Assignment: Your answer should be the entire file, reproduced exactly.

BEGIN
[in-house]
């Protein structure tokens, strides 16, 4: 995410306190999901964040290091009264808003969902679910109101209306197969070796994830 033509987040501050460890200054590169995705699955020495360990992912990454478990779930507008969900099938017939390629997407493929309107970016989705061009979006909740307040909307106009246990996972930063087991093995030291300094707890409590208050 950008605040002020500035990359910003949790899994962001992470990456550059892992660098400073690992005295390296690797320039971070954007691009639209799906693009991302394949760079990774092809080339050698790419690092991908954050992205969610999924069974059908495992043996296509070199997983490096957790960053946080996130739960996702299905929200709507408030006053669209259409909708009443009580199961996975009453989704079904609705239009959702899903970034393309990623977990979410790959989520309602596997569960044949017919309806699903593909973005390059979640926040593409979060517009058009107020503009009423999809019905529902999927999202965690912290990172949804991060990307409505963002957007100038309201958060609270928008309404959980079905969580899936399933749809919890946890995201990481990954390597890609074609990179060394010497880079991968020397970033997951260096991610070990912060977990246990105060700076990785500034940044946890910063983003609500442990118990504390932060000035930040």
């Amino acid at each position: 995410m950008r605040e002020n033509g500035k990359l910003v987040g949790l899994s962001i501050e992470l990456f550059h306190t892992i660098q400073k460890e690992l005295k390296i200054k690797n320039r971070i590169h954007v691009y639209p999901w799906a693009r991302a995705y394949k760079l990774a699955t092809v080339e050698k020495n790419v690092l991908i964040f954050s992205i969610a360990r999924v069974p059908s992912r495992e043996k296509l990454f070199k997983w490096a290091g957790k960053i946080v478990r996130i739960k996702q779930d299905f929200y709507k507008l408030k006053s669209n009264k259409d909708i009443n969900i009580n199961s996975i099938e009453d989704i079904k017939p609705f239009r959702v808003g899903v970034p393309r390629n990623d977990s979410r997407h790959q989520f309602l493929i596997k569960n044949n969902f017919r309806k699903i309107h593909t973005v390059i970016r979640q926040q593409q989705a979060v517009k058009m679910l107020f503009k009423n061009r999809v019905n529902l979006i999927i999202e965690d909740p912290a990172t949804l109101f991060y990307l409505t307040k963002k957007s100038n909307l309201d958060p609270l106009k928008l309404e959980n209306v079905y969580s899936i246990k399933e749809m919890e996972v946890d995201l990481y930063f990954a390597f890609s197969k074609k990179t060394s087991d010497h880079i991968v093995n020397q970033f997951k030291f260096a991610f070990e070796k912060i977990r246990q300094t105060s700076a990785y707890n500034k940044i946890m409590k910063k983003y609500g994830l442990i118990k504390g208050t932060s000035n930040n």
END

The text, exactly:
[in-house]
């Protein structure tokens, strides 16, 4: 995410306190999901964040290091009264808003969902679910109101209306197969070796994830 033509987040501050460890200054590169995705699955020495360990992912990454478990779930507008969900099938017939390629997407493929309107970016989705061009979006909740307040909307106009246990996972930063087991093995030291300094707890409590208050 950008605040002020500035990359910003949790899994962001992470990456550059892992660098400073690992005295390296690797320039971070954007691009639209799906693009991302394949760079990774092809080339050698790419690092991908954050992205969610999924069974059908495992043996296509070199997983490096957790960053946080996130739960996702299905929200709507408030006053669209259409909708009443009580199961996975009453989704079904609705239009959702899903970034393309990623977990979410790959989520309602596997569960044949017919309806699903593909973005390059979640926040593409979060517009058009107020503009009423999809019905529902999927999202965690912290990172949804991060990307409505963002957007100038309201958060609270928008309404959980079905969580899936399933749809919890946890995201990481990954390597890609074609990179060394010497880079991968020397970033997951260096991610070990912060977990246990105060700076990785500034940044946890910063983003609500442990118990504390932060000035930040």
């Amino acid at each position: 995410m950008r605040e002020n033509g500035k990359l910003v987040g949790l899994s962001i501050e992470l990456f550059h306190t892992i660098q400073k460890e690992l005295k390296i200054k690797n320039r971070i590169h954007v691009y639209p999901w799906a693009r991302a995705y394949k760079l990774a699955t092809v080339e050698k020495n790419v690092l991908i964040f954050s992205i969610a360990r999924v069974p059908s992912r495992e043996k296509l990454f070199k997983w490096a290091g957790k960053i946080v478990r996130i739960k996702q779930d299905f929200y709507k507008l408030k006053s669209n009264k259409d909708i009443n969900i009580n199961s996975i099938e009453d989704i079904k017939p609705f239009r959702v808003g899903v970034p393309r390629n990623d977990s979410r997407h790959q989520f309602l493929i596997k569960n044949n969902f017919r309806k699903i309107h593909t973005v390059i970016r979640q926040q593409q989705a979060v517009k058009m679910l107020f503009k009423n061009r999809v019905n529902l979006i999927i999202e965690d909740p912290a990172t949804l109101f991060y990307l409505t307040k963002k957007s100038n909307l309201d958060p609270l106009k928008l309404e959980n209306v079905y969580s899936i246990k399933e749809m919890e996972v946890d995201l990481y930063f990954a390597f890609s197969k074609k990179t060394s087991d010497h880079i991968v093995n020397q970033f997951k030291f260096a991610f070990e070796k912060i977990r246990q300094t105060s700076a990785y707890n500034k940044i946890m409590k910063k983003y609500g994830l442990i118990k504390g208050t932060s000035n930040n």